Warm weather this winter has prompted a bit earlier start than usual to the West Mexico spring produce deal.
“We’ve still been running with weather anywhere from 8-10 degrees ahead of normal, and we don’t really see that changing going forward,” Chris Ciruli, partner in Ciruli Bros., Rio Rico, Ariz., said in mid-February. “The weather pattern seems like it is going to be very warm, which means we have bumper crops coming out and a lot of promotions to push.”
Importers reported good volumes and quality on items including tomatoes, cucumbers, eggplant, bell peppers, watermelon and more.
“We don’t expect any kind of issues so far,” said Felix Peralta, director of integrated logistics for Rio Rico-based SunFed. “The movement’s steady, the production’s going well, so we should have a good season.”
Companies are looking for demand to pick up as it usually does as spring draws near.
“March and April are just like a secondary peak here of northern-type fruit, so it’s a very, very active, busy couple of months,” Ciruli said. “It’s fun because the weather’s getting better and people are going to be eating a little more healthy and try to eat salads, and there’s a little more daylight around, they get out, (become) a little more active, so as they do that business usually picks up for the springtime, so we’re excited.”
Demand for Mexican produce could also be amplified depending on how much product is available from growing areas in the U.S.
“This year there’s been a lot more weather challenges, especially in the (Southeast), Northeast too, with the snows and stuff, which has hindered deliveries and shopping up in that area,” said Chuck Thomas, owner of Rio Rico-based Thomas Produce Sales. “That’s given us a little bigger window to take advantage of the markets.”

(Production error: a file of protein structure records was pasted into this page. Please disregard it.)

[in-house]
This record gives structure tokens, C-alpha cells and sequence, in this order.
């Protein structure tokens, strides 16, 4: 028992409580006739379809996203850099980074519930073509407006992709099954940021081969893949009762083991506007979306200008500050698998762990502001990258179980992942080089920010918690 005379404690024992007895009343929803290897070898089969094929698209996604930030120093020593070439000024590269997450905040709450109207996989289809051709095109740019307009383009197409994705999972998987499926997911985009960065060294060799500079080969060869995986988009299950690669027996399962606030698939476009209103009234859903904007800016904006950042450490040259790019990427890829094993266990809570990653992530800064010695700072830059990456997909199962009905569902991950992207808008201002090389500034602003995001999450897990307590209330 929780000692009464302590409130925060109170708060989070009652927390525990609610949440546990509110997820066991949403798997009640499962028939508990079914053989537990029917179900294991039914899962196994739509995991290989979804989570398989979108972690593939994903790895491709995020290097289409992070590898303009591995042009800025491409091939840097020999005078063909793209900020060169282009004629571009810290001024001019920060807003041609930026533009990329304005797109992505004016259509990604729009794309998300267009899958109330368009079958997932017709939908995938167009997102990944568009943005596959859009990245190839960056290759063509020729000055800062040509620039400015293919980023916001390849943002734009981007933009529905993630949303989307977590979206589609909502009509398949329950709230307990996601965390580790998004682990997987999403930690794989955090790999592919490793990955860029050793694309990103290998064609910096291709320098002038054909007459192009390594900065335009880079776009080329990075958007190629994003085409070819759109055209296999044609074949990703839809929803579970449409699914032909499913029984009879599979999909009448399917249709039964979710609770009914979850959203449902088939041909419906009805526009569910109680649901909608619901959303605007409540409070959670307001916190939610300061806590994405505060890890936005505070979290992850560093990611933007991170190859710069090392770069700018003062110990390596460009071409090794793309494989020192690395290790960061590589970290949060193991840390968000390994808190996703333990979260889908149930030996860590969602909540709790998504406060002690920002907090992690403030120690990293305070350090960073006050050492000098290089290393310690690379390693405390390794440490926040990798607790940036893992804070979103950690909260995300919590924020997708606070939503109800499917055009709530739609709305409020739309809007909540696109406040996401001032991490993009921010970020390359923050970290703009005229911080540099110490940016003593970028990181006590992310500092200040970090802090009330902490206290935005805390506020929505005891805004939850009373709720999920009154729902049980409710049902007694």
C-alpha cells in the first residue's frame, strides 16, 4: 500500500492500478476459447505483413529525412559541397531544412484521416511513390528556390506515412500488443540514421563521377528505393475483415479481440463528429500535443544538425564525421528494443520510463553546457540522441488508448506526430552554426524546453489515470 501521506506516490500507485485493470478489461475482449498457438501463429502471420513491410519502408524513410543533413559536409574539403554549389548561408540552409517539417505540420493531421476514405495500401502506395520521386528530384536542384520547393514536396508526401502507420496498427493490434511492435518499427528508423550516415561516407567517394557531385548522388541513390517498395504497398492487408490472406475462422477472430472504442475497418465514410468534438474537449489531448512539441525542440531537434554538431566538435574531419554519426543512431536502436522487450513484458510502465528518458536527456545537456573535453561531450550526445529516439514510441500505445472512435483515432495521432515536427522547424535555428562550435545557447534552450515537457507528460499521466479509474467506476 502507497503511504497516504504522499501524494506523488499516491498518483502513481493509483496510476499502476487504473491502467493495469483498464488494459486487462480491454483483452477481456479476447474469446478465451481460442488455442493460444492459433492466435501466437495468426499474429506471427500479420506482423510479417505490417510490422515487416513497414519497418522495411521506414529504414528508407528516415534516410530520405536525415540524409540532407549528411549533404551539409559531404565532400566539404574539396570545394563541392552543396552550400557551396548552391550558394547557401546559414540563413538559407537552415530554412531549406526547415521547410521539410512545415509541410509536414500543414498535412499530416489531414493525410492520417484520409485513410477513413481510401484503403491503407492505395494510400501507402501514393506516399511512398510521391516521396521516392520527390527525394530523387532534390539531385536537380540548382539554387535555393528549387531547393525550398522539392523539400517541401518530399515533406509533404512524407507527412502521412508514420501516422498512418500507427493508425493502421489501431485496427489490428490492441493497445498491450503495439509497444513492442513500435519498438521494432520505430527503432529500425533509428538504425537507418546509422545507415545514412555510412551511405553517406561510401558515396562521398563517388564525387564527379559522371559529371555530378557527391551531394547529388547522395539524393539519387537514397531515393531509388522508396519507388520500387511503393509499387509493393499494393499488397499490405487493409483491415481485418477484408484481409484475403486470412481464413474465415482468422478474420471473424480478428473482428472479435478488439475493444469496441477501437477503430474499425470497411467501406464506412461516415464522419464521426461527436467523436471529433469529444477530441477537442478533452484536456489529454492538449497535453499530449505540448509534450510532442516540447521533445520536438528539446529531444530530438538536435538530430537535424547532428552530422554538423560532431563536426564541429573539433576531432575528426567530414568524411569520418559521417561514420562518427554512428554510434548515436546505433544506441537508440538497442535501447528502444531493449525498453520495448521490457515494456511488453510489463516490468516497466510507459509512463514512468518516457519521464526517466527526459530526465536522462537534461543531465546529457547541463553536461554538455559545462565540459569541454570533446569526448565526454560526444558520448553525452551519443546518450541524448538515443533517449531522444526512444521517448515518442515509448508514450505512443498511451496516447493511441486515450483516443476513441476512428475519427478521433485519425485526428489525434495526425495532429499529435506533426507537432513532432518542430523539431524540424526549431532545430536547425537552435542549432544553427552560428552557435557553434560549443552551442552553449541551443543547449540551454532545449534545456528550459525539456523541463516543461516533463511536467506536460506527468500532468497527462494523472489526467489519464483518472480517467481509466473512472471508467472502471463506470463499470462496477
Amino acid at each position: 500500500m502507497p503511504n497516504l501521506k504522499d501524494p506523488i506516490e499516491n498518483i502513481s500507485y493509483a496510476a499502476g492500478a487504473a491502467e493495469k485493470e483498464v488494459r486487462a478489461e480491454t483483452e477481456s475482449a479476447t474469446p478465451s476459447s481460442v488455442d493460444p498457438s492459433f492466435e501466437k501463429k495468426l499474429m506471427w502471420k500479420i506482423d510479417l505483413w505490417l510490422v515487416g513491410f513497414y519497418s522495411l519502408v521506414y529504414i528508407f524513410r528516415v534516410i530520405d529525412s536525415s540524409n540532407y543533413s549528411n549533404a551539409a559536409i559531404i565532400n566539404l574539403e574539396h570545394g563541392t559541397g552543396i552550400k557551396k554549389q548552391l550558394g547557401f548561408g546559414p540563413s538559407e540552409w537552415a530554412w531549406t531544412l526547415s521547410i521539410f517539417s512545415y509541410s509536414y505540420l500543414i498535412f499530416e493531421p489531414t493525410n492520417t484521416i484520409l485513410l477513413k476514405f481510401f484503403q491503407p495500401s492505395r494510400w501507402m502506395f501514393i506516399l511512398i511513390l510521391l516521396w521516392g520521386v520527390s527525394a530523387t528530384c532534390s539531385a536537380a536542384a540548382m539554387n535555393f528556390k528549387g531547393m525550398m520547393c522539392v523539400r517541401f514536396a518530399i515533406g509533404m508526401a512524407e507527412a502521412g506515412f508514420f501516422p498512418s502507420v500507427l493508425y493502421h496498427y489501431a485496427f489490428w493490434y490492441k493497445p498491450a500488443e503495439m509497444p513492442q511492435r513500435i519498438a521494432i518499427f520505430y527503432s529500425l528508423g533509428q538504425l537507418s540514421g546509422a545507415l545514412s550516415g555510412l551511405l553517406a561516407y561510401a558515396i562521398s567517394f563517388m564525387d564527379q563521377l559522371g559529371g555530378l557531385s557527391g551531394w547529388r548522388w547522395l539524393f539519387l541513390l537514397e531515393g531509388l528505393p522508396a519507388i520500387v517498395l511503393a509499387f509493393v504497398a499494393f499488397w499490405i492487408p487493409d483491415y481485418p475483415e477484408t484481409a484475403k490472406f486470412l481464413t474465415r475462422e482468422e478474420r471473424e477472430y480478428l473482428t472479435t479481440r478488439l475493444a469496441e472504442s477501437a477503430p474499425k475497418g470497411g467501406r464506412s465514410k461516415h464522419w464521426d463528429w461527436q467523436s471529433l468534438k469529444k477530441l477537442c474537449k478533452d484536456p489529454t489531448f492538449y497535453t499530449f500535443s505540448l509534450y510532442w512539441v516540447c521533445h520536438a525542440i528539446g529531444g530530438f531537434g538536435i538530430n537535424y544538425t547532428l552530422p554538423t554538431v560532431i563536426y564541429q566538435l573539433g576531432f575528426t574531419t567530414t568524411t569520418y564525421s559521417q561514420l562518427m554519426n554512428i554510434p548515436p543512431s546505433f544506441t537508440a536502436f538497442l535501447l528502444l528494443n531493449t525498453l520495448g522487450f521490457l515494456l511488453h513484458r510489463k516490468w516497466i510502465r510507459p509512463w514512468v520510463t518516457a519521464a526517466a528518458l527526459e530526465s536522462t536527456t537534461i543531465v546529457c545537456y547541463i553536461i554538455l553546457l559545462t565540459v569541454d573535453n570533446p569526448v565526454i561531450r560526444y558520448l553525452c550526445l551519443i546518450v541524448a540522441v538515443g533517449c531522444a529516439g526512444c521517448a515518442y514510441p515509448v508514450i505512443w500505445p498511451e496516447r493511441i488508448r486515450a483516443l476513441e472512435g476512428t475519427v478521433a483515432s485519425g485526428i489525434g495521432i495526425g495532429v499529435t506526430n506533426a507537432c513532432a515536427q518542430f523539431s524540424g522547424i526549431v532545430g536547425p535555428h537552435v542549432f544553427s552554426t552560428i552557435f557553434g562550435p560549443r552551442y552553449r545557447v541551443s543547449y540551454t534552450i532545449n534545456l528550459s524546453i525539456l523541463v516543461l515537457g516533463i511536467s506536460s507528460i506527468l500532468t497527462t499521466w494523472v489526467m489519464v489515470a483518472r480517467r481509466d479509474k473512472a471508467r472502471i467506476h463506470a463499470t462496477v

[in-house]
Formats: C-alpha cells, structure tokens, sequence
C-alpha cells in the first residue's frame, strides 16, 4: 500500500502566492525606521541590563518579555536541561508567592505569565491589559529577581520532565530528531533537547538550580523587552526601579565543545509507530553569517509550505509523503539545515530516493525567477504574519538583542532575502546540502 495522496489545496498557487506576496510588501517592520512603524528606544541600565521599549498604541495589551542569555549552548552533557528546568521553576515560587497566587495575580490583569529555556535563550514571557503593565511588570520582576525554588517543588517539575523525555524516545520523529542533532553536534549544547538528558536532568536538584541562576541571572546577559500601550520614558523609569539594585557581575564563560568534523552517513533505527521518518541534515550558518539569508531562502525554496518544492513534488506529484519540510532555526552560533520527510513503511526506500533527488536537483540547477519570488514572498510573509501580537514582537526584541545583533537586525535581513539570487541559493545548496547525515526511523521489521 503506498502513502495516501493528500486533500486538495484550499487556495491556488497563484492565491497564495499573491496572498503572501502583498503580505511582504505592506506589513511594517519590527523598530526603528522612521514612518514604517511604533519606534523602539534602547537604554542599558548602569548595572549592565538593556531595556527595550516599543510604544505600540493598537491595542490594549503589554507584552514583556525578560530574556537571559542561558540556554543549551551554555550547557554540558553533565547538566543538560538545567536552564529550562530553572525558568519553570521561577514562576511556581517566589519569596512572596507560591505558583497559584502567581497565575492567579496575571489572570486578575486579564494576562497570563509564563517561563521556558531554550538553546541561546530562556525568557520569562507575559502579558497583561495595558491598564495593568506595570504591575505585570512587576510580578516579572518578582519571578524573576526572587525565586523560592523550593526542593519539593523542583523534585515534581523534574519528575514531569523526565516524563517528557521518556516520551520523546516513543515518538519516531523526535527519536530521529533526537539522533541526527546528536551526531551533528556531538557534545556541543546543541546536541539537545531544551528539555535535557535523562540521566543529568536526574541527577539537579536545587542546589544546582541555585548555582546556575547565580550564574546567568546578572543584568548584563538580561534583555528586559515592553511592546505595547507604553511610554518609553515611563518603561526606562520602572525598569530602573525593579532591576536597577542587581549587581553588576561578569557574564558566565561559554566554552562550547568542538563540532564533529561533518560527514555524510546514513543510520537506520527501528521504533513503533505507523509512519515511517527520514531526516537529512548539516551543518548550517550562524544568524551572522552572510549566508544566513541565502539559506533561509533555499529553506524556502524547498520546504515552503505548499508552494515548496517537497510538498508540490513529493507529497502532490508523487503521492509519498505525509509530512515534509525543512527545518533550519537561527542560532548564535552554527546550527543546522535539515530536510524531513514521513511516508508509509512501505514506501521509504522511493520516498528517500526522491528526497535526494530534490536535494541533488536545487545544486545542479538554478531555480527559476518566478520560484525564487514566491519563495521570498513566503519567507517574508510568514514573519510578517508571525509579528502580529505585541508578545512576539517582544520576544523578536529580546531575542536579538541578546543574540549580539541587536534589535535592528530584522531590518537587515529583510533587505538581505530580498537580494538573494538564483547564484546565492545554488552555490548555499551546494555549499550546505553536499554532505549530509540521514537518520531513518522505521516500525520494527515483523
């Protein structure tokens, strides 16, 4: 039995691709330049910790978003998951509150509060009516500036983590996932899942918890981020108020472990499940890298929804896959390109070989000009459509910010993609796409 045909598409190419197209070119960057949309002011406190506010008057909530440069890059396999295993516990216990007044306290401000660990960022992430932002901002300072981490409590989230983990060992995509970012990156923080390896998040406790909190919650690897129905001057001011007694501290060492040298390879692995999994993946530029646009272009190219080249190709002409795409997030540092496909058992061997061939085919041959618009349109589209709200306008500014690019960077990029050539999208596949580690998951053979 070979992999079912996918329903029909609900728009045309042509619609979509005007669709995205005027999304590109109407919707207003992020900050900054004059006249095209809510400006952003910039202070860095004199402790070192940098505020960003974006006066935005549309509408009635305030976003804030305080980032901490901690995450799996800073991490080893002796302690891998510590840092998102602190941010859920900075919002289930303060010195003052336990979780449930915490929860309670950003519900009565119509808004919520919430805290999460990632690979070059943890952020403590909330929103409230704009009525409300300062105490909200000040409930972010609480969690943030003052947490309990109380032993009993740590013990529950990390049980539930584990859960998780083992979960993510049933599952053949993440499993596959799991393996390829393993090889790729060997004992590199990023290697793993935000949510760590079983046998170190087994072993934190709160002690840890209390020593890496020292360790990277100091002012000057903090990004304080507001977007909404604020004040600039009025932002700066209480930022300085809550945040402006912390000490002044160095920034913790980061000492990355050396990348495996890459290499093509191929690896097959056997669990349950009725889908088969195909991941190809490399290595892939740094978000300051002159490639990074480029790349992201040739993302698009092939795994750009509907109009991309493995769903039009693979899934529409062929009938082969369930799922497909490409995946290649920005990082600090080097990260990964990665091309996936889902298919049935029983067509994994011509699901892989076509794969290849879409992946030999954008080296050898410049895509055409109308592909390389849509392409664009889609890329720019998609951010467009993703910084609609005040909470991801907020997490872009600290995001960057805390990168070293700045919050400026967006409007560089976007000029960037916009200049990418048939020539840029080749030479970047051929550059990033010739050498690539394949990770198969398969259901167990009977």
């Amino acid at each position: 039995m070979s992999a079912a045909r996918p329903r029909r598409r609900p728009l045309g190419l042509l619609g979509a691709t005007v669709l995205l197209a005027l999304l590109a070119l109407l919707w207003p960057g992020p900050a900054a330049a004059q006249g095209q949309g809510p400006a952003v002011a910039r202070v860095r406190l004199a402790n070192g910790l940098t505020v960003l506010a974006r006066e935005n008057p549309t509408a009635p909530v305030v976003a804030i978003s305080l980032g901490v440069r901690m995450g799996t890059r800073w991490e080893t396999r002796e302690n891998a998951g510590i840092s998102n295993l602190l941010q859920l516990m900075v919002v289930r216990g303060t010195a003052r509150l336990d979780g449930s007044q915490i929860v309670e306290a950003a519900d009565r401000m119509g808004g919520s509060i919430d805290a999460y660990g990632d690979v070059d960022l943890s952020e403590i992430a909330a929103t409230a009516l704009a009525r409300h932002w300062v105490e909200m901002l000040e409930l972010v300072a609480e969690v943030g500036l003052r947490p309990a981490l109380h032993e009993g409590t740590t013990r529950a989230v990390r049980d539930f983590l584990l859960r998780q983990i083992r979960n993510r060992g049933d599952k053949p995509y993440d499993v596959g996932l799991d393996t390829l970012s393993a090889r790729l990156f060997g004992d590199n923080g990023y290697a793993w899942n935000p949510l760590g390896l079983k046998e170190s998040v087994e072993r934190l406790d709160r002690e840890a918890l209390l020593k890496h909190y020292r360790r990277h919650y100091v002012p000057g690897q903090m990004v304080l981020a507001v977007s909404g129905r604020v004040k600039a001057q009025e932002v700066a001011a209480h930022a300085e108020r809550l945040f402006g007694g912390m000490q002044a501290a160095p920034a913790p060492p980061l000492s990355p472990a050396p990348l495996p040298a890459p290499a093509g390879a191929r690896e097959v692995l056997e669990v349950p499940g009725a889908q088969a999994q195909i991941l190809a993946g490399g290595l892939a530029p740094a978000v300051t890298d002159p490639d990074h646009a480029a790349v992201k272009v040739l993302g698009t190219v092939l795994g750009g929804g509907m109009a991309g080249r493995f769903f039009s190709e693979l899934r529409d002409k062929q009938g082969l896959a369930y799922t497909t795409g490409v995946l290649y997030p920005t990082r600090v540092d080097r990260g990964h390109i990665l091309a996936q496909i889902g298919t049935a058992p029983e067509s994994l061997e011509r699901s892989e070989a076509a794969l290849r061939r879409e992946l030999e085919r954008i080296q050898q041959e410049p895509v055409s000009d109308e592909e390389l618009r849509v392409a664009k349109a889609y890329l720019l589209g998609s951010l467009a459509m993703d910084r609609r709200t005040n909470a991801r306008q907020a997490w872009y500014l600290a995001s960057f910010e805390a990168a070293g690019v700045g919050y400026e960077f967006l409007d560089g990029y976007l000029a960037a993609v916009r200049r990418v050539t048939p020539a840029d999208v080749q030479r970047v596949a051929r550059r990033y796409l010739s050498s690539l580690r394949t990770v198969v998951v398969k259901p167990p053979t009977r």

Ciruli identified the same opportunity.
“As we’re coming into the spring, the same guys that had challenges in the wintertime are going to have some gaps in their production due to their wintertime weather, and you’ll see Mexico will stay very, very steady from the first couple weeks of March, straight through April as we finish up our spring crops,” Ciruli said.
Importers hope that those conditions will also translate to better prices for product after all-around ideal growing weather last season resulted in abysmal vegetable markets.
Freight rates have been an issue, as they have for the entire produce industry. Rates have fallen since the holiday frenzy between mid-December and mid-January, but there are concerns they could spike again when higher volumes start crossing from Mexico.
Lance Jungmeyer, president of the Nogales, Ariz.-based Fresh Produce Association of the Americas, said the variety of product coming from Mexico could give importers an edge when competition for trucks intensifies.
“In April, May, June you can get watermelons, cantaloupes, tomatoes, bell peppers, mangoes — practically everything that is imported in Nogales is available during that particular time window — table grapes ... ” Jungmeyer said. “The amount of product available here will continue to be a big draw for truckers even if there’s other growing areas that are competing for that business.”